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Security issues around govt's broadband roll-out have been raised, govt dealt with them, Communications and IT Minister Adams says
By Alex Tarrant
Security issues have been raised in the process of awarding government contracts for the roll-out of ultra-fast broadband in New Zealand, Communications and Information Technology Minister Amy Adams says.
But Adams would not say whether these issues involved Chinese company Huawei, which this week was banned by the Australian government from its national broadband network roll-out due to security concerns.
When answering questions on why the Australian government had blocked Huawei, a spokesman for Australian Attorney-General Nicola Roxon said: ''as a strategic and significant government investment, we have a responsibility to do our utmost to protect [NBN's] integrity and that of the information carried on it."
Huawei is involved in contracts to help roll out the New Zealand government's ultra-fast broadband package in parts of New Zealand.
Speaking to media in Parliament Buildings this morning, Adams said she was aware of the Australian government's decision, but she would not comment on specific vendors in New Zealand or say what sort of due diligence was carried out on bidders.
"We take security of the network very seriously, but we’ve obviously responded to the threats that we’re aware of and put in place steps to deal with that, and we’re comfortable with where we’re at," Adams said.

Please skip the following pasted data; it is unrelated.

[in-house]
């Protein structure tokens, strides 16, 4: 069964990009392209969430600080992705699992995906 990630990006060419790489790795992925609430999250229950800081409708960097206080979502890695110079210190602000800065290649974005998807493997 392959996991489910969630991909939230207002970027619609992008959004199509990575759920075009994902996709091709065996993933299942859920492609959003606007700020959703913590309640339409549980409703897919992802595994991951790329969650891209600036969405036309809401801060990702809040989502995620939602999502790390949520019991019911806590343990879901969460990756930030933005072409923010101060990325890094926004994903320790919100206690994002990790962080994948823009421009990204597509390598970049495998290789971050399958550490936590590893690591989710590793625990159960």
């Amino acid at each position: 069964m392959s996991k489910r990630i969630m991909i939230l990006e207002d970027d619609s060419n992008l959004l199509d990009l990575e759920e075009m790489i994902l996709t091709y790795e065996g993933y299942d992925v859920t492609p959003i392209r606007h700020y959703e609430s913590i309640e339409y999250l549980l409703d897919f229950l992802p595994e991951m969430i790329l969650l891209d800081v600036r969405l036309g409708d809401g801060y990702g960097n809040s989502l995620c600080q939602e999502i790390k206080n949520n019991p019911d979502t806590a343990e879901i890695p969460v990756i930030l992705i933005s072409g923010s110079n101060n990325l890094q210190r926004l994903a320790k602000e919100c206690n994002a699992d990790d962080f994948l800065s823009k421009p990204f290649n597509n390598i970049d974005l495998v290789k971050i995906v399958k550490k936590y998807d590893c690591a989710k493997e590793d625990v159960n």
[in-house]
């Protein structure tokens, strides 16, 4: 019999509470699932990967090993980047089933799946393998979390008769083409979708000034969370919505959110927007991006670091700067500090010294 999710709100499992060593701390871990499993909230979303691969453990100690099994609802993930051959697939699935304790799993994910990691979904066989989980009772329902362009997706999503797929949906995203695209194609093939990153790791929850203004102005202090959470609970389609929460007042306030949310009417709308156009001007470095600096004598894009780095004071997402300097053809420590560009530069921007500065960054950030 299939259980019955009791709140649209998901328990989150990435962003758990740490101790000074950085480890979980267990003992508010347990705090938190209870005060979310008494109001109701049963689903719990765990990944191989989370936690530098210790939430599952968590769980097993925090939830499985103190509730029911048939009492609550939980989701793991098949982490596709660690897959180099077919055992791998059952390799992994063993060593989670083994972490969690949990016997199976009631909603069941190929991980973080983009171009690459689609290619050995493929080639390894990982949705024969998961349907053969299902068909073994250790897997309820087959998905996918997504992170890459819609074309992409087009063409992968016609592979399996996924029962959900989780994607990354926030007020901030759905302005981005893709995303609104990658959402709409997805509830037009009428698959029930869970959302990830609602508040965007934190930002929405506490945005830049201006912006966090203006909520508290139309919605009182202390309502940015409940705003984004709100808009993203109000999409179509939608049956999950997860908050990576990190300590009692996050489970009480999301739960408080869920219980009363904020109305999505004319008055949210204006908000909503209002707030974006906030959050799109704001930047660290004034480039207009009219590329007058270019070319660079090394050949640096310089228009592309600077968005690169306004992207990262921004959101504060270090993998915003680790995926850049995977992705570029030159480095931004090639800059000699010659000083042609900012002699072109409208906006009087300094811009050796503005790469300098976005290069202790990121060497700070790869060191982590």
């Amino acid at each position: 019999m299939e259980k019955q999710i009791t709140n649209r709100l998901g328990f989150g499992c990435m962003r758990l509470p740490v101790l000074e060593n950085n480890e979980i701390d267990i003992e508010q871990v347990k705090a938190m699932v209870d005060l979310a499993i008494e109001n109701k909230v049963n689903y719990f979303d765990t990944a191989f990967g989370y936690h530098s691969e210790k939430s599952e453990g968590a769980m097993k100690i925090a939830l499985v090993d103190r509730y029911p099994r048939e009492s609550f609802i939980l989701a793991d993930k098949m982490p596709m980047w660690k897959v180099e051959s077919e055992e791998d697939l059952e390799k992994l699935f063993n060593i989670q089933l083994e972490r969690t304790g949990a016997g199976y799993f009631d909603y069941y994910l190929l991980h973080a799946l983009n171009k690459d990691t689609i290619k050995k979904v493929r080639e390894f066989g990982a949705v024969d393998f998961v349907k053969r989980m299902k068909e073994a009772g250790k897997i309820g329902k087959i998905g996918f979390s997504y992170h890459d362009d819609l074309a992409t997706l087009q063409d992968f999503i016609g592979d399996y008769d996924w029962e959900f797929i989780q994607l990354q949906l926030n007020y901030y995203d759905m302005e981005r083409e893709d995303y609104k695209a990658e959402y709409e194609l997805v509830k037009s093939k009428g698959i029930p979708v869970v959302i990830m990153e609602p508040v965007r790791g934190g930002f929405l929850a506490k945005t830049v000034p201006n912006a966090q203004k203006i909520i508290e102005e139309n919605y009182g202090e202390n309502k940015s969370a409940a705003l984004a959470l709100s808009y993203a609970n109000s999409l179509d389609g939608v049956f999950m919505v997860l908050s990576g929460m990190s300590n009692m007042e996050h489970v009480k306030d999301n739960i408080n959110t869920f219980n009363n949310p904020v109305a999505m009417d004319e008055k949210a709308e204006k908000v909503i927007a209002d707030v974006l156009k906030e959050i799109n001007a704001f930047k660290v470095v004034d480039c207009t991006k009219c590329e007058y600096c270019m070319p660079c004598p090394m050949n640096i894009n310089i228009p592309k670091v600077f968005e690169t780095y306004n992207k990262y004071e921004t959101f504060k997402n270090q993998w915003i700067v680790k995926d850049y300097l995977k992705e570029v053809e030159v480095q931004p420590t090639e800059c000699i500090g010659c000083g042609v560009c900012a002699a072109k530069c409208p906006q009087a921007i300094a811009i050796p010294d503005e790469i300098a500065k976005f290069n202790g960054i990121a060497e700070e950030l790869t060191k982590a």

“We have had security issues raised in the process of doing the contract, but I’m confident that we’ve responded to the matter quickly,” she said.
She would not go into specifics, or say who made them aware of potential threats. Adams said she was not aware whether any bidders were cut out because of concerns raised.
“We can be confident that we take good advice on security issues, that we treat them very seriously, and that we respond appropriately,” she said.
Adams had not asked Australian authorities why they took the move they did.
“I’ll discuss that with my colleagues in due course, but at this stage I haven’t asked that question. I’m aware of the action that they’ve taken and I’ll discuss that with my colleagues going forward. But I’m confident we have treated this matter seriously in New Zealand, and we’ve responded appropriately,” she said.
Greens want investigation
Meanwhile, the Green Party has requested Parliament's Intelligence and Security Committee investigate Huawei following the developments in Australia.
“Huawei has been blocked in both Australia and the United States over security concerns and it’s hard to believe our security agencies know something about Huawei that Australia and the United States don’t,” Green Party ICT spokesperson Gareth Hughes said.
“Cyber warfare is a major security concern and the Government needs to ensure that it is protecting the interests of New Zealanders and New Zealand Companies. The New Zealand taxpayer will be purchasing hundreds of millions of dollars worth of equipment and services off Huawei, and the Government needs to demonstrate that this doesn’t have any strings attached that will harm our cyber security," Hughes said.
“The Government needs to investigate, and it would not be in New Zealand’s national security interests to ignore these concerns for fear of offending the Chinese Government,” he said.
'Glad we used a US firm'